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Photo: Sergei Mikhailichenko/SOPA Images/LightRocket via Getty Images

Garmin, a major fitness tech company that tracks many users’ workout routines and GPS coordinates, was the victim of a ransomware attack, the company confirmed Monday.

The big picture: The attack, first reported by TechCrunch, froze “the company’s online services for millions of users, including Garmin Connect, which syncs user activity and data to the cloud and other devices.” Garmin’s “aviation navigation and route-planning service” was also affected, says TechCrunch.

  • The ransomware used in the attack, known as WastedLocker, is associated with Evil Corp, a notorious Russian cyber crime group whose leaders were sanctioned by the Treasury Department in 2019.
  • “We have no indication that any customer data, including payment information ... was accessed, lost or stolen,” Garmin wrote in its statement Monday.

Our thought bubble: Although it’s heartening that Garmin claims no data was exfiltrated during the ransomware attack, a Russian hacker group gaining access to millions of users’ workout and travel data should serve as yet another wake-up call to the dangers of commercial tracking data.

Why it matters: Among the millions of users whose data was frozen, it is a safe bet that more than a few were U.S. military and intelligence operatives.

Fitness apps have proven vulnerabilities.

  • In 2018, data leakage from the Strava fitness app revealed the location of secret U.S. military bases abroad.
  • “Pattern of life” analysis is a critical tool in 21st century intelligence operations, and information contained in a seemingly innocuous fitness tracker can offer gold mines to a foreign intelligence service.
  • While the Garmin breach may have ended without mass data leakage, the next major fitness tracking company to be hacked may not be so lucky.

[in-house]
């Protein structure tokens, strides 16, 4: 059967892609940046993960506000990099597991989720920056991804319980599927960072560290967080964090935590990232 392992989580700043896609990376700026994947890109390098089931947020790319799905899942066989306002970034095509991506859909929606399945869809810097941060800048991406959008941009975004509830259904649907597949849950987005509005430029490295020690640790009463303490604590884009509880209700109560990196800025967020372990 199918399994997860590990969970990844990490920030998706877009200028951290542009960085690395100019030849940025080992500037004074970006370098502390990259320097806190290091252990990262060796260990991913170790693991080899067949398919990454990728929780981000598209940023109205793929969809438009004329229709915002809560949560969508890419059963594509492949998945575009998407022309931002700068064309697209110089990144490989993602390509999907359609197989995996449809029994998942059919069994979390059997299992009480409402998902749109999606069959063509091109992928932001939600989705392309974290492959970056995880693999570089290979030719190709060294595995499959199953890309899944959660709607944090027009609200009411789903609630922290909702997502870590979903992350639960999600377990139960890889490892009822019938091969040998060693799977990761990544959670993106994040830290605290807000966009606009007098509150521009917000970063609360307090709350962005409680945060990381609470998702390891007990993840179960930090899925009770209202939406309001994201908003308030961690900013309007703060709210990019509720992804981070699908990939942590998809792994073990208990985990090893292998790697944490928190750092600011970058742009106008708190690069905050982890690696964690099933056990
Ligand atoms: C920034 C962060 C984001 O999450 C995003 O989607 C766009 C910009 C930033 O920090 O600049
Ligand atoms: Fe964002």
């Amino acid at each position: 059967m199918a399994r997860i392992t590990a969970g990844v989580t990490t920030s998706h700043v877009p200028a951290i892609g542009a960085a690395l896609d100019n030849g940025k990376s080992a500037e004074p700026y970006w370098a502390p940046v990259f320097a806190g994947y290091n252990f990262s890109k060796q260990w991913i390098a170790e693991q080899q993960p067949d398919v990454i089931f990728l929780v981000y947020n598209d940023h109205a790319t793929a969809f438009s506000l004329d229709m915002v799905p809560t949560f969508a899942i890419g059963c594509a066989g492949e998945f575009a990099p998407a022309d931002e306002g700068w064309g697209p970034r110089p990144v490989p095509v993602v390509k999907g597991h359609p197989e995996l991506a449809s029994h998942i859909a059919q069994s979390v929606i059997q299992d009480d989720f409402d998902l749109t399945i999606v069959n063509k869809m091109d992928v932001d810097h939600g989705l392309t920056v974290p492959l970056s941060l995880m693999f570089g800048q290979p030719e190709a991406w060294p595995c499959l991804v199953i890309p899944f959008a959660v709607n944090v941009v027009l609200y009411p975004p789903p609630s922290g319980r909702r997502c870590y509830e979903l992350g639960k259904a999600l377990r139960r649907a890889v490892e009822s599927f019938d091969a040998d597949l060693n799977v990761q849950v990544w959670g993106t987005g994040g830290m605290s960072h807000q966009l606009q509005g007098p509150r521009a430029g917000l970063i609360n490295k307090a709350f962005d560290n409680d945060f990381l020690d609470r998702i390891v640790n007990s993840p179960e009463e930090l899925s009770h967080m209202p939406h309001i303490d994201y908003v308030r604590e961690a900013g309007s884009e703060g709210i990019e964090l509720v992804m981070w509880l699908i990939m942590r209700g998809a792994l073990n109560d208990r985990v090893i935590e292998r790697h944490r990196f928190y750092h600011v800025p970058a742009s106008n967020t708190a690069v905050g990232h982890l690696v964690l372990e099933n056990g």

Go deeper

Oct 6, 2020 - Podcasts

American health care held for ransom

Last month, one of America's largest hospital chains was hit by a type of cybercrime known as a ransomware attack. Then, just days later, the same thing happened to a Philadelphia company called eResearch Technology, whose software is used in COVID-19 vaccine trials.

Axios Re:Cap digs into the growing threat with Nicole Perlroth, a New York Times cybersecurity reporter who broke the ERT news.

Updated 56 mins ago - Politics & Policy

Coronavirus dashboard

Illustration: Eniola Odetunde/Axios

Dave Lawler, author of World
1 hour ago - World

Biden holds first phone call with Putin, raises Navalny arrest

Putin takes a call in 2017. Photo: Handout/Anadolu Agency/Getty

President Biden on Tuesday held his first call since taking office with Vladimir Putin, pressing the Russian president on the arrest of opposition leader Alexey Navalny and the Russia-linked hack on U.S. government agencies.

The state of play: Biden also raised arms control, bounties allegedly placed on U.S. troops in Afghanistan and the war in Ukraine, according to a White House readout. The statement said Biden and Putin agreed maintain "consistent communication," and that Biden stressed the U.S. would "act firmly in defense of its national interests in response to actions by Russia that harm us or our allies."